291. Action Memorandum From the Acting Assistant Secretary of State for Economic Affairs (Greenwald) to the Deputy Under Secretary of State for Economic Affairs (Samuels)1


  • Your Request for Views on Ambassador MacArthur’s Letter of April 4 and a Reply Thereto

The substance of Ambassador MacArthur’s comment2 is that our export controls on non-strategic trade with Eastern Europe are outmoded, ineffective, and economically damaging to American business. We agree with these findings. They are generally consistent with our analysis of East-West trade controls in the memorandum to the Secretary from Mr. Greenwald on “Strategic Trade Restrictions” that has been sent to you for your review.3

United States controls that go beyond the multilateral strategic embargo have an impact of close to zero on the economic or military potential of Communist countries. (For special reasons Cuba is an exception.) There may be rare instances in which some specialized American equipment or technology cannot be supplied by another Western country, but the predominating pattern is one of substitutability.

Commerce Department export controls are designed to catch the rare case with so wide a margin of safety that they have become unnecessarily cumbersome. Of the categories requiring export licensing on the Commerce control list, about 600 represent items on the international COCOM strategic embargo list. An additional 500 entries represent goods not on the COCOM list but individually licensed for export to Western as well as Communist countries. A further 800 items, not on the COCOM list and not controlled individually to Western countries, nevertheless require individual licensing review for shipment to Eastern European countries. Thus approximately 1300 items, none of them on the international strategic list, are individually controlled. Our rough estimate is that not more than 200 of these items are even remote candidates for effective unilateral U.S. control.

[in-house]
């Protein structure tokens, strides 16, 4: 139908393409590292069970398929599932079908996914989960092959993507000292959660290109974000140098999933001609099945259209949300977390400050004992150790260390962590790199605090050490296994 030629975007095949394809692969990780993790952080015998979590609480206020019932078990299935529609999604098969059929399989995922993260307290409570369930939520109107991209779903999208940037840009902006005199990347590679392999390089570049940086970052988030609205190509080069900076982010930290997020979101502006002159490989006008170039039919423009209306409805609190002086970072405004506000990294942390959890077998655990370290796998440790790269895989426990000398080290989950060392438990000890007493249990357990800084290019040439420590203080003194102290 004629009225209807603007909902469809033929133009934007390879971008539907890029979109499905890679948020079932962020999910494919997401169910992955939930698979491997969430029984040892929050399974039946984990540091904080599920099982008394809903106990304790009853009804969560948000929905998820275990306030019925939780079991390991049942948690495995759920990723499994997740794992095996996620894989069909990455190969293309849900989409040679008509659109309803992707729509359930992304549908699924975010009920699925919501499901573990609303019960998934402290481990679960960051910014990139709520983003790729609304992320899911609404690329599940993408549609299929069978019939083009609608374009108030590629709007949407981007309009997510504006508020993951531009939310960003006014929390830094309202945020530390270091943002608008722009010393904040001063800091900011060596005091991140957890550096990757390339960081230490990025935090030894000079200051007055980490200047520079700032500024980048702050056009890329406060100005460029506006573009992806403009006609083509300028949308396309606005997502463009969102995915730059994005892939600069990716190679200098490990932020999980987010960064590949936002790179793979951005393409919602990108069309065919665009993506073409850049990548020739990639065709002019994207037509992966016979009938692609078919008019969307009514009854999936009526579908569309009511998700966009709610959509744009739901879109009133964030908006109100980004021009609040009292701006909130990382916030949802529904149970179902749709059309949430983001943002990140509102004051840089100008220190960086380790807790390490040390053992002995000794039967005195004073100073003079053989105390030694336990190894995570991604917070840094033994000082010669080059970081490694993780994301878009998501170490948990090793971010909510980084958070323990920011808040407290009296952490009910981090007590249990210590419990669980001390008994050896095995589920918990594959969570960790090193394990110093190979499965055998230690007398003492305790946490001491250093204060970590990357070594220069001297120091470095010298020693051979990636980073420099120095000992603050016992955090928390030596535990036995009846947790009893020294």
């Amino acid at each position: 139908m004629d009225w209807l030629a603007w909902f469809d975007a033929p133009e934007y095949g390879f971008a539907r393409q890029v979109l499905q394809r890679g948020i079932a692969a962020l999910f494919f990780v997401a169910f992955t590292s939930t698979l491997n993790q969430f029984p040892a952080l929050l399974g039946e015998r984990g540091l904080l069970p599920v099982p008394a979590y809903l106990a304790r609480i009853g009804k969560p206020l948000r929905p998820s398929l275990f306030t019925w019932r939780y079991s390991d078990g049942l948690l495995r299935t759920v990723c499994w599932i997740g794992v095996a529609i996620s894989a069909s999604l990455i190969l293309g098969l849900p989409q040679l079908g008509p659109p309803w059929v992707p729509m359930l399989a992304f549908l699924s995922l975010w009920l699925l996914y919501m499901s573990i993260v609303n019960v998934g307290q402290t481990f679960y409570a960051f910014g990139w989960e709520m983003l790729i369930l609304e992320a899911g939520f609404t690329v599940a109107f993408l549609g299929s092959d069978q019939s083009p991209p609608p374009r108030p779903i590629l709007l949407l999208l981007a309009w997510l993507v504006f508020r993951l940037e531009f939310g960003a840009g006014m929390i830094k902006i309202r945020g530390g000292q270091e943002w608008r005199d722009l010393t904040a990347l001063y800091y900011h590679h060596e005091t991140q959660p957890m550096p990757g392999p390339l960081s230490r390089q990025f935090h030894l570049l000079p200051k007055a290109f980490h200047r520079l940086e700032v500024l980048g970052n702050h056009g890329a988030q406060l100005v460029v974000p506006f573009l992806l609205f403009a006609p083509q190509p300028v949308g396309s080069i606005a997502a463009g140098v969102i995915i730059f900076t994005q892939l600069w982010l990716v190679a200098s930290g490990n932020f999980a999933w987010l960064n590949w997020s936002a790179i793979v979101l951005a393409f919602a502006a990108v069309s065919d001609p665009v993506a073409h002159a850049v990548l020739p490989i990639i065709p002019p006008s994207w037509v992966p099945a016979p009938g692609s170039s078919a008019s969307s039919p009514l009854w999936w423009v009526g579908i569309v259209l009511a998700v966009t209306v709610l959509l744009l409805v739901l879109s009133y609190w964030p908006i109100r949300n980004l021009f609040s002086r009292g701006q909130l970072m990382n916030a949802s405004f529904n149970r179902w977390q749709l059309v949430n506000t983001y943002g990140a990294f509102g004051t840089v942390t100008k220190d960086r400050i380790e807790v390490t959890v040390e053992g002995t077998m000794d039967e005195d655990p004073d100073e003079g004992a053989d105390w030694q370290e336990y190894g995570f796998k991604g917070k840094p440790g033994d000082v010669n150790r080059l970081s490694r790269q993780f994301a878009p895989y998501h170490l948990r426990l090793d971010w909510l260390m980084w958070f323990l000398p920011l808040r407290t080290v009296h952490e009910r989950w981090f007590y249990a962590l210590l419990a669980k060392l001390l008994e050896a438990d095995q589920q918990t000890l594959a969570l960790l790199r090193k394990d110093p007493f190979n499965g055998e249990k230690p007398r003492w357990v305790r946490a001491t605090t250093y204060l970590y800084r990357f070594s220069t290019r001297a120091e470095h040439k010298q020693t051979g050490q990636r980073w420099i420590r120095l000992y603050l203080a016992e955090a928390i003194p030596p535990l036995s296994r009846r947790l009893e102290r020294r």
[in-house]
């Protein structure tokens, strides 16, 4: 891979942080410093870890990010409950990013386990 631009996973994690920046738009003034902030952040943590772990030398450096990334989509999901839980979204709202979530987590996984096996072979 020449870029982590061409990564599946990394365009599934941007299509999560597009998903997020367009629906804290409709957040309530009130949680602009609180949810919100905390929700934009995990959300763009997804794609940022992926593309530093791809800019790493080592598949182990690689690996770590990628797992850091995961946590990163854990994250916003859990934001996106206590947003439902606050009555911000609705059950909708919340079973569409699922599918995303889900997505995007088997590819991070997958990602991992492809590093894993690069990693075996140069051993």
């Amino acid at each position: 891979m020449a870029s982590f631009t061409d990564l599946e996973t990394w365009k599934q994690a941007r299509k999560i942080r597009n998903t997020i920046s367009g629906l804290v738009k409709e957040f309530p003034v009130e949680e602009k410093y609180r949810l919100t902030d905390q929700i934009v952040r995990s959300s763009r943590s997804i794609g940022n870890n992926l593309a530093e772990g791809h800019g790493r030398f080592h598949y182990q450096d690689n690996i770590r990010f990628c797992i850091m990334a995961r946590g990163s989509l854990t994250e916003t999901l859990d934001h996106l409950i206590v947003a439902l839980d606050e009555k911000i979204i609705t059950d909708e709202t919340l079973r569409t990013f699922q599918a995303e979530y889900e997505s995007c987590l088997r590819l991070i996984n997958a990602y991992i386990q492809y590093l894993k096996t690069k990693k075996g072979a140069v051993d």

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The red tape involved in terms of documentation, end-use checks, interdepartmental review, etc. is a drag on trade. It would certainly help our exports to put American businessmen more nearly on equal terms with other Western businessmen.

However, to realize the advantages of significantly increased trade that Ambassador MacArthur envisages, a change is needed not only in export controls but in lifting the ban on Export-Import Bank export financing and on most-favored-nation tariff treatment. Even if these actions were taken, there are some purely economic factors that would operate as limitations on the magnitude of trade expansion—bilateral trading patterns between West and East Europe, a tendency of American firms to trade with the East through their West European subsidiaries, and a shortage of attractive products from East European countries.


That you sign the attached response to Ambassador MacArthur. (Tab A)4

  1. Source: National Archives, RG 59, S/S Files: Lot 80 D 212, NSSM 16. Confidential. Drafted by R.B. Wright (E/ITP/EWT) on April 14 and cleared by Shaw (EUR/RPE).
  2. Document 289.
  3. Not found.
  4. Samuels’ April 17 letter, not printed, noted that the review of East-West trade policy would go beyond non-strategic trade controls and consider limitations on export financing and tariff treatment of imports from Eastern Europe. The expiration of the Export Control Act on June 30 set a timeframe for completion of the review.